Tony Chase, chairman and CEO of ChaseSource L.P. (No. 87 on the BE 100s with revenues of $30.2 million), is doing his part to help Hurricane Harvey victims.
Chase is volunteering to serve as co-chair of the Hurricane Harvey Relief Fund, which as of Tuesday, raised more than $62 million to assist people and businesses devastated by the ravaging storm.Hurricane Harvey Impacts (Image: iStock/Karl Spencer)
Overwhelming Response from Community to Offer Support
Chase, and Bill Jackson, the Harris County budget director, will co-chair the fund’s 10-member advisory committee. It was set up in late August by Houston Mayor Sylvester Turner and Harris County Judge Ed Emmett after getting a massive amount of inquiries from citizens and companies wanting to help.
Houston, the nation’s fourth-largest city, is located in Harris County. The HHRF is accepting tax-deductible flood relief donations.
Funds Will Assist with Everything from Housing to Childcare
The Greater Houston Community Foundation is overseeing the fund. The funds will be granted to nonprofits who will then provide direct services such as shelter and temporary housing, food, supplies, transportation, healthcare, and childcare to Harvey victims.
Chase owns ChaseSource L.P., a Houston-based staffing, construction, and facilities management firm with about 120 employees. He owns the 550-room Marriott Hotel at George Bush InterContinental Airport in Houston. He has served as deputy chairman of the Federal Reserve Bank of Dallas and chairman of the Greater Houston Partnership. He serves on several corporate and nonprofit boards.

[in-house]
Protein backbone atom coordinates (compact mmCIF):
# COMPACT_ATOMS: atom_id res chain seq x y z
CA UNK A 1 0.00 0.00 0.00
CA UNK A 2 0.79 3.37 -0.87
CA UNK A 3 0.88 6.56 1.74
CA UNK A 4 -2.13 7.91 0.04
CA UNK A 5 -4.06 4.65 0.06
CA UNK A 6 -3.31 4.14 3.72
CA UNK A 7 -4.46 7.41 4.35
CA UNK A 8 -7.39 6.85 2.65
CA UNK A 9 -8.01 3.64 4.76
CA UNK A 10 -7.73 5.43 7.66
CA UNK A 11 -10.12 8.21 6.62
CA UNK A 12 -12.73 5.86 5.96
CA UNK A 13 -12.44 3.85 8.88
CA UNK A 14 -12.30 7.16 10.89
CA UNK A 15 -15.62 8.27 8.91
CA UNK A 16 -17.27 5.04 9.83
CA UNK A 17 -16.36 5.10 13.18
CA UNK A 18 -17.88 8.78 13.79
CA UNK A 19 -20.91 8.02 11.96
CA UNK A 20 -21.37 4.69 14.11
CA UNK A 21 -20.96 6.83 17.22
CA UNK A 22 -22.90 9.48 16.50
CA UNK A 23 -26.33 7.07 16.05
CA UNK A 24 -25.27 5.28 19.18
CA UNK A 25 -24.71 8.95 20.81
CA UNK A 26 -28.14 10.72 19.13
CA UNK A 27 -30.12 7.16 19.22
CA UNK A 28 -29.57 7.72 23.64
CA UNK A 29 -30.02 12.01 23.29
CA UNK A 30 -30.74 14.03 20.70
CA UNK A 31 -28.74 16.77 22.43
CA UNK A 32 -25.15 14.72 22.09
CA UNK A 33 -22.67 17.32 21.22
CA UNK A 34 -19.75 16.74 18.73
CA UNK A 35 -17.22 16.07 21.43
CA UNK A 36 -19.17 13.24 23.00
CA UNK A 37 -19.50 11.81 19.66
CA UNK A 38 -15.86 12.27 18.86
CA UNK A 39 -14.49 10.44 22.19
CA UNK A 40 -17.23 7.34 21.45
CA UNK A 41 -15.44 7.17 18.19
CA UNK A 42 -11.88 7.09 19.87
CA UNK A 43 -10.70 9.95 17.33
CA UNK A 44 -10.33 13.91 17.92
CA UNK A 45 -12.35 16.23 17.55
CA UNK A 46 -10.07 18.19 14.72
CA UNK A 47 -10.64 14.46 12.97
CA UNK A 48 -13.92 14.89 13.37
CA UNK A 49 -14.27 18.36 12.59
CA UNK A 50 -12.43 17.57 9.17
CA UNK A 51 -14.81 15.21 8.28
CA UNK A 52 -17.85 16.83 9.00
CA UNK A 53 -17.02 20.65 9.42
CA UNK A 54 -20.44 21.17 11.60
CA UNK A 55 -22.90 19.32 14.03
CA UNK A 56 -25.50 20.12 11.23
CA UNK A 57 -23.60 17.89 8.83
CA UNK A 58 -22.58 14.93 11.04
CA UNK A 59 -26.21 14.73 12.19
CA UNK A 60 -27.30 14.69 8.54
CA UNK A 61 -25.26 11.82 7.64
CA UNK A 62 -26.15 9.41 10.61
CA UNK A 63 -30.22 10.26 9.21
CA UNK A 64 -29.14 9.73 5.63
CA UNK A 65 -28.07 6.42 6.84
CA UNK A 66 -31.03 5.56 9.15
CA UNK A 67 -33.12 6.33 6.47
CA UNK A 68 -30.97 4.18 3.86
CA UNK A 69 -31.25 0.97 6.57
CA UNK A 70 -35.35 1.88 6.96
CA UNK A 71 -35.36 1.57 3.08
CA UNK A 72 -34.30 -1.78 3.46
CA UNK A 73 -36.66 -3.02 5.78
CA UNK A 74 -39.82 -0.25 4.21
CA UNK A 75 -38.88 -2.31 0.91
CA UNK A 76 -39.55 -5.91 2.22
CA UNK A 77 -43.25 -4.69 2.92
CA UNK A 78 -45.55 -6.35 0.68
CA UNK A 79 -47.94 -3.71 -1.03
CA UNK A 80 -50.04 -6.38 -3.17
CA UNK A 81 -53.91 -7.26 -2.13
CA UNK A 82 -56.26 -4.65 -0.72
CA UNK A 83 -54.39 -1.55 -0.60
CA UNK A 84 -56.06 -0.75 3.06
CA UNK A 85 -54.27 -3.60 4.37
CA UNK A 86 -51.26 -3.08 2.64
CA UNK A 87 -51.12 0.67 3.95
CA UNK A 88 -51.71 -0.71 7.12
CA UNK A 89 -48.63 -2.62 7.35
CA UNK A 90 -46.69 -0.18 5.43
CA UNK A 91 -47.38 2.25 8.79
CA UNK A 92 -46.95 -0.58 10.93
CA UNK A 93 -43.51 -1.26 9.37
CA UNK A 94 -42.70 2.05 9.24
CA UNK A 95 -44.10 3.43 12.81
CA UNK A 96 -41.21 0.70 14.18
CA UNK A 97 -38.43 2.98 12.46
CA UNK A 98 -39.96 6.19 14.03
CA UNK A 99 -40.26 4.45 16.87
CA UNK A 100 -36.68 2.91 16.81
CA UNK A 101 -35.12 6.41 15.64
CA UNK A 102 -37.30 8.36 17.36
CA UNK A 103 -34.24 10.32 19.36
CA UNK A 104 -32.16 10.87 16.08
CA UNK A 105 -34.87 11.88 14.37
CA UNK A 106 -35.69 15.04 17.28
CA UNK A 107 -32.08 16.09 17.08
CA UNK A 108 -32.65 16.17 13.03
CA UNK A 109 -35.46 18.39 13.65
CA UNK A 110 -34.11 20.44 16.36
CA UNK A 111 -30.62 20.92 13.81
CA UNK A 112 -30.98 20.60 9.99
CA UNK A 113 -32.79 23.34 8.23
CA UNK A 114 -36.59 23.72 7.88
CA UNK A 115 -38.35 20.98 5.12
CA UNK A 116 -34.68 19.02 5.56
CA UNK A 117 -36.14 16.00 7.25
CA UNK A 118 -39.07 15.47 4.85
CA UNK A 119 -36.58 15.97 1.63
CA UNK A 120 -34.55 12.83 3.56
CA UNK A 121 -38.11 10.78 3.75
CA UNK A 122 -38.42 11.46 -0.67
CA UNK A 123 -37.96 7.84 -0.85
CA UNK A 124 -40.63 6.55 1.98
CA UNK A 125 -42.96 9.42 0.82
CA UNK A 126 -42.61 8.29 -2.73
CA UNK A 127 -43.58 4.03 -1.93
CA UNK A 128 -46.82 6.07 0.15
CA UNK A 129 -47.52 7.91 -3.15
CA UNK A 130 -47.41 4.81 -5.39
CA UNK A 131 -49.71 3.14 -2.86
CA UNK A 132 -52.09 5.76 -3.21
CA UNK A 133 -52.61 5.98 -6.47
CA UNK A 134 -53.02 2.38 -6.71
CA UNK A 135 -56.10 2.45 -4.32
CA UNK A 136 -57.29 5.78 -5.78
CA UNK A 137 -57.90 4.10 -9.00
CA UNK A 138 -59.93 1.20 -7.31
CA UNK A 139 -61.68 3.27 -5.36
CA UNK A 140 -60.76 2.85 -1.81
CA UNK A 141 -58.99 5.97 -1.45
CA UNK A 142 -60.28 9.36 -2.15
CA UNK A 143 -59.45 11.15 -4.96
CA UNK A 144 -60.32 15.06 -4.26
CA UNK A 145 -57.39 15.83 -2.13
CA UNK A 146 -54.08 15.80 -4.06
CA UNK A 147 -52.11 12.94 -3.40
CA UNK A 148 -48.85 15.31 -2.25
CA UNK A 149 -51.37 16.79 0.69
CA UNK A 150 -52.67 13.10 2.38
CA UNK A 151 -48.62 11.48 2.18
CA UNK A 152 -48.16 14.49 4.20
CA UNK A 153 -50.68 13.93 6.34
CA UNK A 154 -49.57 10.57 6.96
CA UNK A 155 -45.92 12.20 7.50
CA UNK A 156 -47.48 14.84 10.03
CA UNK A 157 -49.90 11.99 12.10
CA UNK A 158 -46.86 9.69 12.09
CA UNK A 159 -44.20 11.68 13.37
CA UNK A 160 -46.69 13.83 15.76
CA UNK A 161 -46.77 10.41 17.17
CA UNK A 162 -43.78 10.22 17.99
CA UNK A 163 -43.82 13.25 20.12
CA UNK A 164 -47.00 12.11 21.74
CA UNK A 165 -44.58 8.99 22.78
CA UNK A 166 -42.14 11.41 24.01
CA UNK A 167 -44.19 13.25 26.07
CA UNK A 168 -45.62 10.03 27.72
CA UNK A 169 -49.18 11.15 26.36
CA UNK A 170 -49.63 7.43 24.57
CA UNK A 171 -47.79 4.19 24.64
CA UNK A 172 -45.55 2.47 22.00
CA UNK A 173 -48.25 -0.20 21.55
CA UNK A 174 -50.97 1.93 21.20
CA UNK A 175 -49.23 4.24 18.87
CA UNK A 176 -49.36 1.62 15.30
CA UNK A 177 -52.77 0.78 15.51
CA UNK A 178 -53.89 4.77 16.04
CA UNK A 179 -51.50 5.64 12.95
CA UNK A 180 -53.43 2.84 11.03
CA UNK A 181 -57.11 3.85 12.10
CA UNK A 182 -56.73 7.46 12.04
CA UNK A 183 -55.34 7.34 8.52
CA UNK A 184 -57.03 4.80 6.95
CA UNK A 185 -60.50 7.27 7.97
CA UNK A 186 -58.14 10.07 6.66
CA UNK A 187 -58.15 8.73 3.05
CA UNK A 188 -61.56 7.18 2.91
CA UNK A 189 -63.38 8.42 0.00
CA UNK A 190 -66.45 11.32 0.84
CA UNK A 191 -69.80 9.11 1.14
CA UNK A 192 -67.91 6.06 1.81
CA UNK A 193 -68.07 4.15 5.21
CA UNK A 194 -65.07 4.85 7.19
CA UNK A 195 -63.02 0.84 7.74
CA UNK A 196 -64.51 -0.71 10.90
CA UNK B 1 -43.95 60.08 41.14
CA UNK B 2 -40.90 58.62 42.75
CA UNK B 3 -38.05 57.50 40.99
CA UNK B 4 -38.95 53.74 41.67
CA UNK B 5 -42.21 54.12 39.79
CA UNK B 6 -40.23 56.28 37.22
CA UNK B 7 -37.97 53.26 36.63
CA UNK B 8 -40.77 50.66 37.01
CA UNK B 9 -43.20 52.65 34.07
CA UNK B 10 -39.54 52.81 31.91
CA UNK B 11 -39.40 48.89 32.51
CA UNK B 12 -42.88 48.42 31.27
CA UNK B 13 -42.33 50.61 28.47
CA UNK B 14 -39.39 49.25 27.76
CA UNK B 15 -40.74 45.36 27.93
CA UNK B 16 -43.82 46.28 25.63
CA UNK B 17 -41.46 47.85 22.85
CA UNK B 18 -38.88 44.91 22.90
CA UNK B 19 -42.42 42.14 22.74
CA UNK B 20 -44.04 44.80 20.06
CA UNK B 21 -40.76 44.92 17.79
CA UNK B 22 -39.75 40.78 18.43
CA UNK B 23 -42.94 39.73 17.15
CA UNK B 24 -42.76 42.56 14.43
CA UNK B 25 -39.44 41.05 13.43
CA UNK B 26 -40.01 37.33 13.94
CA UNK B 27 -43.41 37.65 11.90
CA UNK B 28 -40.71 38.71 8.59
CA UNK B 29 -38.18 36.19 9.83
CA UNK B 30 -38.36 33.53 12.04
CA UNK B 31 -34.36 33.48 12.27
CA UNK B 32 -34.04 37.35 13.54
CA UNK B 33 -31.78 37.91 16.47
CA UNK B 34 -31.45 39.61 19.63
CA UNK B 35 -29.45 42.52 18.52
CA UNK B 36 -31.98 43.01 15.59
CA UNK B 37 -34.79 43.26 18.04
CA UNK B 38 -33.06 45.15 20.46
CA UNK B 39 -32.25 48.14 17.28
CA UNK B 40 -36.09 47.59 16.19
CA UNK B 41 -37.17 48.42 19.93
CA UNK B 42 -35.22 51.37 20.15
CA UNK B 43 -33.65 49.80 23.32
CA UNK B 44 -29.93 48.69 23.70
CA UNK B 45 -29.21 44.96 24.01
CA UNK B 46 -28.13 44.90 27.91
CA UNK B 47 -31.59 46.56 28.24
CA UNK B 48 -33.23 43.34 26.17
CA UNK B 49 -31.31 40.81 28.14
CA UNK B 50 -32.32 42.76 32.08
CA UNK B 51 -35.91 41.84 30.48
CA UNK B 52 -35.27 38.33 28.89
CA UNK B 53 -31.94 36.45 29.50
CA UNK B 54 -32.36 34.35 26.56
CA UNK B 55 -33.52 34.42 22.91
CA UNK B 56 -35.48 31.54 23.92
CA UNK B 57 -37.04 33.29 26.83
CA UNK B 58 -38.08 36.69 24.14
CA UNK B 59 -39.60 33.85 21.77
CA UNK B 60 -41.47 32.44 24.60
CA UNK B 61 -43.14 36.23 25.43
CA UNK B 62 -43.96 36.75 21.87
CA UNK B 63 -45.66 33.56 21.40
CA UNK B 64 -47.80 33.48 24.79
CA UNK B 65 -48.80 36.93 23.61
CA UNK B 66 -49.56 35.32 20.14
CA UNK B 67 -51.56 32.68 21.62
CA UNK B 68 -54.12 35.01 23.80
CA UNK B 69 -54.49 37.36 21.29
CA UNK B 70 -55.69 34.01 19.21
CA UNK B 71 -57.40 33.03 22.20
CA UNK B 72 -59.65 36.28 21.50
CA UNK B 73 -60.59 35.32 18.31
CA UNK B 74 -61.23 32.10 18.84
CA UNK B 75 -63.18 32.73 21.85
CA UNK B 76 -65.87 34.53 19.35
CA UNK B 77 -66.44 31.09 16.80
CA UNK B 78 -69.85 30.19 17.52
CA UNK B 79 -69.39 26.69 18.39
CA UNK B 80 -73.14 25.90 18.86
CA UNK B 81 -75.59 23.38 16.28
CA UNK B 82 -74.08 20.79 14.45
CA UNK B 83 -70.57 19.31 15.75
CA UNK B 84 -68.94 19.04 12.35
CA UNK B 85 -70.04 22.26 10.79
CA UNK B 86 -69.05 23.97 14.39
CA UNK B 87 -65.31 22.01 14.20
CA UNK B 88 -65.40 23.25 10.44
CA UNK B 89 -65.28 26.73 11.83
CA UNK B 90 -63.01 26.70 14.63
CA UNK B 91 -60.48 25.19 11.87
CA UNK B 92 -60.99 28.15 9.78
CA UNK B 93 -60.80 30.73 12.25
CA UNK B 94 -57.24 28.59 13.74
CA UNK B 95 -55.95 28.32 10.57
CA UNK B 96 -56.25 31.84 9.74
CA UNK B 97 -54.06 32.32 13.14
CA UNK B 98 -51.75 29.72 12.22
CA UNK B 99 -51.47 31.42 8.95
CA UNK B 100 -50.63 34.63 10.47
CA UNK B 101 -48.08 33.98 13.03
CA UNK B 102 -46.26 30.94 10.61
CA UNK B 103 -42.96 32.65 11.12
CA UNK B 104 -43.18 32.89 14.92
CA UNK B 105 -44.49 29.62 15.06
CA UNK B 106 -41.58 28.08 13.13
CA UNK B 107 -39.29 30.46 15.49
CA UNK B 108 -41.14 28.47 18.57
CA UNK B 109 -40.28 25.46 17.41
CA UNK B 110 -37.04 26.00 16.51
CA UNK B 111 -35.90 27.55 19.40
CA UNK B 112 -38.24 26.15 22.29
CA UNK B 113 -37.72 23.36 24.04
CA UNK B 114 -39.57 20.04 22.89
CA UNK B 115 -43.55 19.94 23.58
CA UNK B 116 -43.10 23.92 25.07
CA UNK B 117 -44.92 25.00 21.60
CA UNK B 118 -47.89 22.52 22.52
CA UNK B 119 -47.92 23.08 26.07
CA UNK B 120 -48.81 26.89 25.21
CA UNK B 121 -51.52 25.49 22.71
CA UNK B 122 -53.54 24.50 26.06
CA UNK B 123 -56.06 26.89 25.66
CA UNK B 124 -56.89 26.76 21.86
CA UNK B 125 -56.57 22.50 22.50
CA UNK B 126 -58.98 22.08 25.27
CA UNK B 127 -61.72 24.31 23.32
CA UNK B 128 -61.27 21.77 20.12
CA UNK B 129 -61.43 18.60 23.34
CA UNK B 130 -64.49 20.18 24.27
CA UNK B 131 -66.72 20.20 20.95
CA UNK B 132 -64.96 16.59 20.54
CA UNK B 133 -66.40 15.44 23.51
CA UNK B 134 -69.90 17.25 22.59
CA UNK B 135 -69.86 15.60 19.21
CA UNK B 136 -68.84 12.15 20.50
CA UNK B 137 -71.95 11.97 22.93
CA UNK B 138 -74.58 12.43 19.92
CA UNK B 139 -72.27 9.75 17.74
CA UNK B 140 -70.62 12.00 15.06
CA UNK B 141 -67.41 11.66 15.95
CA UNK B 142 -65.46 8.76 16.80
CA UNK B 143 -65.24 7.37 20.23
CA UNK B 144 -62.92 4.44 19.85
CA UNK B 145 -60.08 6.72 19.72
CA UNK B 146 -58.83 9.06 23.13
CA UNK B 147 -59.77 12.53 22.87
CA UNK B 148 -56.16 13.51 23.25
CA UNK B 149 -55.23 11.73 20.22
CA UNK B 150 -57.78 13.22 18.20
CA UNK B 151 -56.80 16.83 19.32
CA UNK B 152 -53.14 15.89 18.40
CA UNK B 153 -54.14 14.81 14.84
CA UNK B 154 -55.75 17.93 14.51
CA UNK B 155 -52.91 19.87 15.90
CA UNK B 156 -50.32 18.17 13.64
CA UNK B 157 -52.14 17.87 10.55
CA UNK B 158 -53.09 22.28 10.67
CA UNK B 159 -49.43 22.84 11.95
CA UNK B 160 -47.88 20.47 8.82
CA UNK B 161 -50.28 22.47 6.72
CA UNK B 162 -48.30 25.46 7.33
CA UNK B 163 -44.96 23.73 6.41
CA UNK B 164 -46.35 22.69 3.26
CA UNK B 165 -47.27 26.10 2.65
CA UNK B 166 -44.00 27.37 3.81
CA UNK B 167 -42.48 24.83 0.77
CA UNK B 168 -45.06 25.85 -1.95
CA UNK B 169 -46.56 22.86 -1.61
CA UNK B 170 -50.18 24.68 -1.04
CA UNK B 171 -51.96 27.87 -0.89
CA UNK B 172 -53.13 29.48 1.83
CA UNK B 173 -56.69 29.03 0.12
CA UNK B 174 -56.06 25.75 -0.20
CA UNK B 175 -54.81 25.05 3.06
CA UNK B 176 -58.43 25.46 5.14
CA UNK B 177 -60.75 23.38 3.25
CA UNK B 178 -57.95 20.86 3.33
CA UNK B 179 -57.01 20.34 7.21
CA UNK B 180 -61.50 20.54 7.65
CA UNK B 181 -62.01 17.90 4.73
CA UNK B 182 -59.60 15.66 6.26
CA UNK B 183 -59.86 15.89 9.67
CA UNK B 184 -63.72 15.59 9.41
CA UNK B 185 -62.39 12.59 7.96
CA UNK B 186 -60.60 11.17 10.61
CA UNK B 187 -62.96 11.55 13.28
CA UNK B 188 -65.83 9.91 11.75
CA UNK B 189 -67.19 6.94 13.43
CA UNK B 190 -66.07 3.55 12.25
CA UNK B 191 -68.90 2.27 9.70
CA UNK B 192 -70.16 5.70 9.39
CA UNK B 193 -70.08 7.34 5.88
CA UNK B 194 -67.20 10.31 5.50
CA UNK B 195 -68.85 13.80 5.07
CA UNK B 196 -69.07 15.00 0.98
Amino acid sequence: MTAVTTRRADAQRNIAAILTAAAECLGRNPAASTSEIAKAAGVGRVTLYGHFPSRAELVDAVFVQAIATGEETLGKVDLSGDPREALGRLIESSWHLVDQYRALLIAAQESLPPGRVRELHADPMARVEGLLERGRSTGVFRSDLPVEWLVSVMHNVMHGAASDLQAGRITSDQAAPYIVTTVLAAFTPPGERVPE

(Chase speaking at a Greater Houston Partnership Meeting in 2013. Video: YouTube/Greater Houston Partnership)
Chase accepted the co-chair role after being approached by Turner. “I agreed to serve because I’m a native Houstonian who cares deeply about our community,” Chase says. “I also want to support our mayor who has done a tremendous job overseeing the city’s response to the storm.”
The fund, along with federal and state efforts, is geared toward relief and reconstruction efforts to help Houston rebuild after Harvey. Chase says the fund will address needs not met by federal funds and other relief efforts.
Providing Aid to Those Who Might Not Get Help Otherwise
An example would be providing support to meet the needs of a large undocumented community residing in Houston who do not qualify for federal funds due to their lack of citizenship status, Chase says.
Another case might be aiding small businesses, including black businesses, who often do not have the collateral or capacity to rebuild. “Those two groups are the type of victims that would be eligible to receive assistance from the fund,” he says.
Chase says the advisory committee’s main efforts now include raising additional funds and making decisions about how the funds are dispersed in the community.
Helping folks devastated by natural disasters get back on their feet is nothing new to the Greater Houston Community Foundation. The public charitable foundation administered the Bush Clinton Katrina Fund, the Hurricane Ike Recovery Fund, and the Storm Relief Fund of 2016. All told, GHCF has raised over $200 million for those disaster relief funds as well as the HHRF.